The most significant issue on which the international community of states is in complete denial is the way in which Taiwan has been “banned” from the U.N., just like undesirables in apartheid South Africa. Taiwan is refused membership, is not granted observer status, and does not figure in the U.N.’s statistical databases.

The refusal to permit any form of Taiwanese participation in the World Health Organization, for example, means that 23 million people are cut off from information on global health policy discussions, exchanges on technology and best practices, and the monitoring and prevention of epidemics. Japan and the United States are the main backers of increased Taiwanese participation in the WHO.

On July 19, Taiwan submitted, yet again, its application for admission to the U.N. It satisfies all the normal criteria of a state: territory, people and effective control by a stable government. Moreover, as an island it has a natural demarcation. But on July 23, the U.N. Office of Legal Affairs returned the application. The decision has little to do with the merits of the application and everything to do with the geopolitics of China as a permanent member of the Security Council. Questioning the right of the secretariat to decide on the issue, Taiwan will try to take its case directly to the General Assembly, with little chance of success.

Where does this leave all the fine talk of democracy, human rights and self-determination in Kosovo, East Timor and elsewhere? Taiwan is better credentialed than most of them. Its population of 23 million is about the same as the combined total of Australia and New Zealand, and bigger than scores of U.N. members. Is the U.N.’s democracy fund a complete sham?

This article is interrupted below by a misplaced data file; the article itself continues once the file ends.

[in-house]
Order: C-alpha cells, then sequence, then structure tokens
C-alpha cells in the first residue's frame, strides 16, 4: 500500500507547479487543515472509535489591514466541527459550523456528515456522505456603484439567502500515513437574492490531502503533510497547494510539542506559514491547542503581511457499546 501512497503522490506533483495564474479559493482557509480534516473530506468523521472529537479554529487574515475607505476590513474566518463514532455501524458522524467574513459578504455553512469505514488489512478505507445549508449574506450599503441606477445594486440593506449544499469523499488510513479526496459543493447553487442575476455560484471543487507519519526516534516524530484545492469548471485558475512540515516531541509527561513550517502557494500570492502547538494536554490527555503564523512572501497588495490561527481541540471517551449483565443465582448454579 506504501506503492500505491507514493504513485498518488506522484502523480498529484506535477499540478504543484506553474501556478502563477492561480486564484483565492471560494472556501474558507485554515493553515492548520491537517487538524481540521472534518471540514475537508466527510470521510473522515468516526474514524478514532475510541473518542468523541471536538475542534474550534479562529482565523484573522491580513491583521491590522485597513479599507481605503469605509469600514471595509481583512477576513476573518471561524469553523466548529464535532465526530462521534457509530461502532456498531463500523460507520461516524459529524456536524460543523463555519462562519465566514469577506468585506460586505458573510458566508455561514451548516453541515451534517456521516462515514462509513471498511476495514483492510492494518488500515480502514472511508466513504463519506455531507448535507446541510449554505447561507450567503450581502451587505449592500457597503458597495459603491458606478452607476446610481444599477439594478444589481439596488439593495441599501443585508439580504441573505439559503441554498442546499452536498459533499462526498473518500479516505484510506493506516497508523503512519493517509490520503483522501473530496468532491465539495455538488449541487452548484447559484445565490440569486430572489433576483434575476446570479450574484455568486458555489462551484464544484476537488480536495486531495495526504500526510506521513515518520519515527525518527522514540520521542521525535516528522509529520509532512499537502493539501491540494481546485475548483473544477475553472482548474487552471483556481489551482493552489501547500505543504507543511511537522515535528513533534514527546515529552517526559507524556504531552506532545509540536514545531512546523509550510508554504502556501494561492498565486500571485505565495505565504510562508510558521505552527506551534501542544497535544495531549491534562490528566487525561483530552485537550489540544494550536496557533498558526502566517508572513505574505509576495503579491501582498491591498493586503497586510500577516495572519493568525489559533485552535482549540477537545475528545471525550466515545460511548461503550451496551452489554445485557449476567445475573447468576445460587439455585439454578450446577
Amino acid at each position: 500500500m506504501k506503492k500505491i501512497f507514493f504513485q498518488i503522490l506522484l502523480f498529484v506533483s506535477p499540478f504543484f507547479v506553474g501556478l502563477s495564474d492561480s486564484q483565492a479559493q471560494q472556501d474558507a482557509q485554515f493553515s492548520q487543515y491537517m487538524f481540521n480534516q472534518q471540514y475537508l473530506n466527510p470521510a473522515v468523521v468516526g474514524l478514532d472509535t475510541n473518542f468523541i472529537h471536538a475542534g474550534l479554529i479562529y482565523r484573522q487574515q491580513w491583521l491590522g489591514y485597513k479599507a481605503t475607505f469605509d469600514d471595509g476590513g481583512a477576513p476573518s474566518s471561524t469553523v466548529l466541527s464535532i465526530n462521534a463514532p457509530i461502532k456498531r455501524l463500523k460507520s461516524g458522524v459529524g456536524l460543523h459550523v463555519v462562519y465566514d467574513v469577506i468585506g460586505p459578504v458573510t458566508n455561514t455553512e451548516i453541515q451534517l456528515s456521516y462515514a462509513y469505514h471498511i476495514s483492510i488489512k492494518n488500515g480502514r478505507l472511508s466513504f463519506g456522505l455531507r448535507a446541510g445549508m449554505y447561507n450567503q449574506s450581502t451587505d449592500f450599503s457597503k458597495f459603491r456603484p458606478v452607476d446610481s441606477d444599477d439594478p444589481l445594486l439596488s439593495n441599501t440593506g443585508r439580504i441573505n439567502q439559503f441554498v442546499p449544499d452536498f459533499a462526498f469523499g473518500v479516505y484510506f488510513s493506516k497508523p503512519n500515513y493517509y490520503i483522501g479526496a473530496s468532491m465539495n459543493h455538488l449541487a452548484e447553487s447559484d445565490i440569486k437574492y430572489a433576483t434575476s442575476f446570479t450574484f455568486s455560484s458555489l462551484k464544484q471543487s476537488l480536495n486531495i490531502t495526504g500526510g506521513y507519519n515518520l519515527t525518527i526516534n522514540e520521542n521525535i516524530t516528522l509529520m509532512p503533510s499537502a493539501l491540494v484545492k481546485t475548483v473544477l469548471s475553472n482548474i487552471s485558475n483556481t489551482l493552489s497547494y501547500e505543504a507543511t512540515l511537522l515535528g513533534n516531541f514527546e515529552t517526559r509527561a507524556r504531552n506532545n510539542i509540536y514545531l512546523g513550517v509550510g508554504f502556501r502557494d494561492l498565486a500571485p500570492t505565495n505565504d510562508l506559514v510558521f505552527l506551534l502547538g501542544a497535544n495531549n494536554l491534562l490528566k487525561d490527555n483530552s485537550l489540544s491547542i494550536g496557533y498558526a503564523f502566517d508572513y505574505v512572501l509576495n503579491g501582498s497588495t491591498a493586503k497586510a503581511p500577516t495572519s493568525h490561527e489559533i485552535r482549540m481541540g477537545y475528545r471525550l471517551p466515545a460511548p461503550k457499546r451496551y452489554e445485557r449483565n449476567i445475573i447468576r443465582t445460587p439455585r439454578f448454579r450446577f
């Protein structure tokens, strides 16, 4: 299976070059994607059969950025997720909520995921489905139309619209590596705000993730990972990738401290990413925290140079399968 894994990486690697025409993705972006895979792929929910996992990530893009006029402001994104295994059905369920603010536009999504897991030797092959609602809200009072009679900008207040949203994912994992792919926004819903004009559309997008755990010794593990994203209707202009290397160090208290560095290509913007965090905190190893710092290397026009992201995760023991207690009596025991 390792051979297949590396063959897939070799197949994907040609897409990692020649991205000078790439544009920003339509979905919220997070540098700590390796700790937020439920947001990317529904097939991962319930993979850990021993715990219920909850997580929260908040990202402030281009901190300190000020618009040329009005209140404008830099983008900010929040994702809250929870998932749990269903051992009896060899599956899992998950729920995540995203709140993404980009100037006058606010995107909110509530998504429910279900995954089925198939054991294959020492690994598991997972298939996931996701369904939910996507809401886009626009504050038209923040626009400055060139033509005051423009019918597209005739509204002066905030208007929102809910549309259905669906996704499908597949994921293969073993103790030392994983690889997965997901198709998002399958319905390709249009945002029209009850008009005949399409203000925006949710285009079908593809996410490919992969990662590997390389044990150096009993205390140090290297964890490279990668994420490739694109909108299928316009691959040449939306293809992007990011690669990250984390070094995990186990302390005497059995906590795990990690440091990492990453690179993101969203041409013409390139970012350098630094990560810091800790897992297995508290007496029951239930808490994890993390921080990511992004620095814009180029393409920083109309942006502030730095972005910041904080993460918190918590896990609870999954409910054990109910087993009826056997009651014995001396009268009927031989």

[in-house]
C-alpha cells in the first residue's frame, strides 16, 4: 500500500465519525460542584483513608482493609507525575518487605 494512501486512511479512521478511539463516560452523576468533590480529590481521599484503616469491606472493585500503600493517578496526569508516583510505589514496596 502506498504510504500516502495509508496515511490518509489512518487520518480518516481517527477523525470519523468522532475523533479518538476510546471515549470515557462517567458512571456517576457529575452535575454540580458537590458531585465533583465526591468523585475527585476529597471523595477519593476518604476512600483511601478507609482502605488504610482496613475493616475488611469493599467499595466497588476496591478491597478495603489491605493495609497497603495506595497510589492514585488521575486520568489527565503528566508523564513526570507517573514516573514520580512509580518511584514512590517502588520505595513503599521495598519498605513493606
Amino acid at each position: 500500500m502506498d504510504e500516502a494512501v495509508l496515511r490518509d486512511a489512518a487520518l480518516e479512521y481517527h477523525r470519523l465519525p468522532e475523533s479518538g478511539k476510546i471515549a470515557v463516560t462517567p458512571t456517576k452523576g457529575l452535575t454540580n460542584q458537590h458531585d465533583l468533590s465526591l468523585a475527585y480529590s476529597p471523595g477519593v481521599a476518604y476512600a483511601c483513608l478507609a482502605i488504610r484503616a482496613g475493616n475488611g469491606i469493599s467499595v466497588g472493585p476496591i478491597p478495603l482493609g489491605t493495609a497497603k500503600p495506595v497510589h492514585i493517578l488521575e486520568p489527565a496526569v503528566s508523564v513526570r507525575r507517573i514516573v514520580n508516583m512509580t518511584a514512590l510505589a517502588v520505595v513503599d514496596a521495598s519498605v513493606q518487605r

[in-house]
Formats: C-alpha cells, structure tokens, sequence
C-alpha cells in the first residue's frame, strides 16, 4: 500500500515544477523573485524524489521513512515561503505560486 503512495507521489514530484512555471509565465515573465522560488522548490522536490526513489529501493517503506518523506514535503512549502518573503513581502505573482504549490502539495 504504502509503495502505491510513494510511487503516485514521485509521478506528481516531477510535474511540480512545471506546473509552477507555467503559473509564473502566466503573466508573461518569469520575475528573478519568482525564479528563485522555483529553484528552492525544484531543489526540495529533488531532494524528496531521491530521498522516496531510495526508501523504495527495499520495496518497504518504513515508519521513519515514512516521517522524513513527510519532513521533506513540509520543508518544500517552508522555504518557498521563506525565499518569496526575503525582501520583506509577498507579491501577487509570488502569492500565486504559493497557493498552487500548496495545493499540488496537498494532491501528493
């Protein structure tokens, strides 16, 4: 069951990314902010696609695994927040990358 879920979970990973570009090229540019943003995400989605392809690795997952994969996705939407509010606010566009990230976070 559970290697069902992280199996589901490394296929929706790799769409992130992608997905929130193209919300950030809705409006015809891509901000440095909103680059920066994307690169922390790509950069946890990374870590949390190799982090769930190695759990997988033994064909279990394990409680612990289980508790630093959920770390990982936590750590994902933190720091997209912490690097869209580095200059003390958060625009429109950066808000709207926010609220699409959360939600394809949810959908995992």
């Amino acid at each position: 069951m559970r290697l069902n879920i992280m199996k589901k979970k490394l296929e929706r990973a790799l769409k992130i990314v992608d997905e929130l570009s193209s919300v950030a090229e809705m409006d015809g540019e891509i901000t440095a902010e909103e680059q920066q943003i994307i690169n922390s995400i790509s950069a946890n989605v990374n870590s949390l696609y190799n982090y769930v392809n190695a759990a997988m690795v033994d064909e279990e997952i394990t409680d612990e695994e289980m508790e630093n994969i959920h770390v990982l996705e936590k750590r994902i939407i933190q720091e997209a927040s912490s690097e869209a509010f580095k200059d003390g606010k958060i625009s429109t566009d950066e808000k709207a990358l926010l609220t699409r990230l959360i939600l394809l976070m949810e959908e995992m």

In his campaign for the post of U.N. secretary general, Ban Ki Moon made much of the fact that he is from a country that has actually made the transition from poor to high income and from an authoritarian to a democratic regime. South Korea’s example is much more relevant to most U.N. member states than countries that have failed to make the transition and others that were already developed.

Like South Korea, Taiwan is a vibrant democracy and a dynamic economy. It is the world’s only Chinese democracy. Both countries embody U.N. ideals, values and aspirations. In March 2008, the Taiwanese people might get a chance to express their opinion directly on a referendum on U.N. membership. Yet, far from welcoming direct democracy, most outsiders are counseling “restraint” on Taiwan.

So much for “We the people.” As the great Soviet dissident Alexander Solzhenitsyn noted, the U.N. is the place where the peoples of the world are often served up to the designs of governments. In the decades to come, we are likely to look back at the Taiwan charade as one of the more shameful examples of the international community lacking the courage of its convictions.

Each year we petition the UN for entry, and each year we’re denied. Taiwan is approaching this in typical Chinese fashion: petitioning the emperor. Just picture us in that legendary village of petitioners in Beijing, hoping the Throne will, with a wave of its hand, restore our rightful place in the world. For Taiwan is at the moment a thing out of place, and in Chinese thinking, things that are out of place, that have fallen behind, are sources of chaos and disorder….